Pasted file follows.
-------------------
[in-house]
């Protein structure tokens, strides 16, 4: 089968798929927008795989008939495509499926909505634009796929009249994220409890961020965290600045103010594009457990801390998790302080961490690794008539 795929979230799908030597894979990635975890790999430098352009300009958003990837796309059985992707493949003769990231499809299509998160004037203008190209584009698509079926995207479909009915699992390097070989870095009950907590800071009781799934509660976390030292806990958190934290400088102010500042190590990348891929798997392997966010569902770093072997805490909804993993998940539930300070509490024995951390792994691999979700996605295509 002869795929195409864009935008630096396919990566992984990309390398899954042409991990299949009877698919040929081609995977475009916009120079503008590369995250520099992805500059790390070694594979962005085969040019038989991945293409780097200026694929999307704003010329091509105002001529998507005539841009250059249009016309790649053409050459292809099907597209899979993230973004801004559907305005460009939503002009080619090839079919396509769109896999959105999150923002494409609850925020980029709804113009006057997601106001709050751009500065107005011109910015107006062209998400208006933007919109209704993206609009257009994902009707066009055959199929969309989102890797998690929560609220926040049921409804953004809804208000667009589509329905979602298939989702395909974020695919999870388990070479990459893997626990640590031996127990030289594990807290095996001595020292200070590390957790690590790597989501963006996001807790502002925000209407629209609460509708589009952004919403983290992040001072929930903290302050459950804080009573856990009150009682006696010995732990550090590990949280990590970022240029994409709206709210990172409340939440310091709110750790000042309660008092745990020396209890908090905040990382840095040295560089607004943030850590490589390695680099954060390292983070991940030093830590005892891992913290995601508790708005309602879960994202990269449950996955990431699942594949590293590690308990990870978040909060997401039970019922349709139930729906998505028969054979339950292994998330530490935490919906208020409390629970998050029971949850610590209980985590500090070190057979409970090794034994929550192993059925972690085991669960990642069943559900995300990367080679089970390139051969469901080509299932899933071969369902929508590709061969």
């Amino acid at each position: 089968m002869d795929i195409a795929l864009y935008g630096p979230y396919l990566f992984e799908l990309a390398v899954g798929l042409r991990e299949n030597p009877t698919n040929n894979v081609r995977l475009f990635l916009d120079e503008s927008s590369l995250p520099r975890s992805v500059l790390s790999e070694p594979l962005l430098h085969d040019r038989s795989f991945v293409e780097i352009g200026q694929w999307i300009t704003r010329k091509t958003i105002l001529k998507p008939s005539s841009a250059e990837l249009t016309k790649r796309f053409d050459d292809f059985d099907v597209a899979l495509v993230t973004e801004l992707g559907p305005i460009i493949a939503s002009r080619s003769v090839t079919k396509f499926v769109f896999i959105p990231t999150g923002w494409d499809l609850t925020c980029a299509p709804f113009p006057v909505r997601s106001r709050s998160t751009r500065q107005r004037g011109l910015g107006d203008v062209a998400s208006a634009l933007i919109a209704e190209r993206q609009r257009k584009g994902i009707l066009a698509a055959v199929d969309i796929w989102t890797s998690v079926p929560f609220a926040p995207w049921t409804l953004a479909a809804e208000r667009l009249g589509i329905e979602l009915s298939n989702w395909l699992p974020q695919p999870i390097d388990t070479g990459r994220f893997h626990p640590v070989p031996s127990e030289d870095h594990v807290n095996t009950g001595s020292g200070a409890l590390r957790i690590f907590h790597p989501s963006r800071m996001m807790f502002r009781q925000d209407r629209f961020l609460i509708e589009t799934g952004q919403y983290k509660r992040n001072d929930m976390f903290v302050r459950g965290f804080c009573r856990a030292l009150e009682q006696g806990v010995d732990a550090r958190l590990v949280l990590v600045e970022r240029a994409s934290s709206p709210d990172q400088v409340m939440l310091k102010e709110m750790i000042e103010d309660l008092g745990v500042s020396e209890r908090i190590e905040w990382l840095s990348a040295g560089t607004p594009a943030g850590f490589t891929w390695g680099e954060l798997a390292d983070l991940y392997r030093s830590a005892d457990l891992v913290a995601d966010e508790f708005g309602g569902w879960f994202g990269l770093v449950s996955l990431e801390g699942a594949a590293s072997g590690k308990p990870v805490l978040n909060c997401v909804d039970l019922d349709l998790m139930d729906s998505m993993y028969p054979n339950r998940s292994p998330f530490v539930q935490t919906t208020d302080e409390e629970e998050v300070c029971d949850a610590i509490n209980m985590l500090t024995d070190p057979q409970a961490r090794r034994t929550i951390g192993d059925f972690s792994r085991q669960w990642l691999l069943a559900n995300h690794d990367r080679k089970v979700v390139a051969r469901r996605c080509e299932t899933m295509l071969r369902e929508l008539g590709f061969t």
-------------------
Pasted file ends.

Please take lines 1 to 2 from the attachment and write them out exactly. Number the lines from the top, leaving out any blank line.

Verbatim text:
[in-house]
């Protein structure tokens, strides 16, 4: 089968798929927008795989008939495509499926909505634009796929009249994220409890961020965290600045103010594009457990801390998790302080961490690794008539 795929979230799908030597894979990635975890790999430098352009300009958003990837796309059985992707493949003769990231499809299509998160004037203008190209584009698509079926995207479909009915699992390097070989870095009950907590800071009781799934509660976390030292806990958190934290400088102010500042190590990348891929798997392997966010569902770093072997805490909804993993998940539930300070509490024995951390792994691999979700996605295509 002869795929195409864009935008630096396919990566992984990309390398899954042409991990299949009877698919040929081609995977475009916009120079503008590369995250520099992805500059790390070694594979962005085969040019038989991945293409780097200026694929999307704003010329091509105002001529998507005539841009250059249009016309790649053409050459292809099907597209899979993230973004801004559907305005460009939503002009080619090839079919396509769109896999959105999150923002494409609850925020980029709804113009006057997601106001709050751009500065107005011109910015107006062209998400208006933007919109209704993206609009257009994902009707066009055959199929969309989102890797998690929560609220926040049921409804953004809804208000667009589509329905979602298939989702395909974020695919999870388990070479990459893997626990640590031996127990030289594990807290095996001595020292200070590390957790690590790597989501963006996001807790502002925000209407629209609460509708589009952004919403983290992040001072929930903290302050459950804080009573856990009150009682006696010995732990550090590990949280990590970022240029994409709206709210990172409340939440310091709110750790000042309660008092745990020396209890908090905040990382840095040295560089607004943030850590490589390695680099954060390292983070991940030093830590005892891992913290995601508790708005309602879960994202990269449950996955990431699942594949590293590690308990990870978040909060997401039970019922349709139930729906998505028969054979339950292994998330530490935490919906208020409390629970998050029971949850610590209980985590500090070190057979409970090794034994929550192993059925972690085991669960990642069943559900995300990367080679089970390139051969469901080509299932899933071969369902929508590709061969």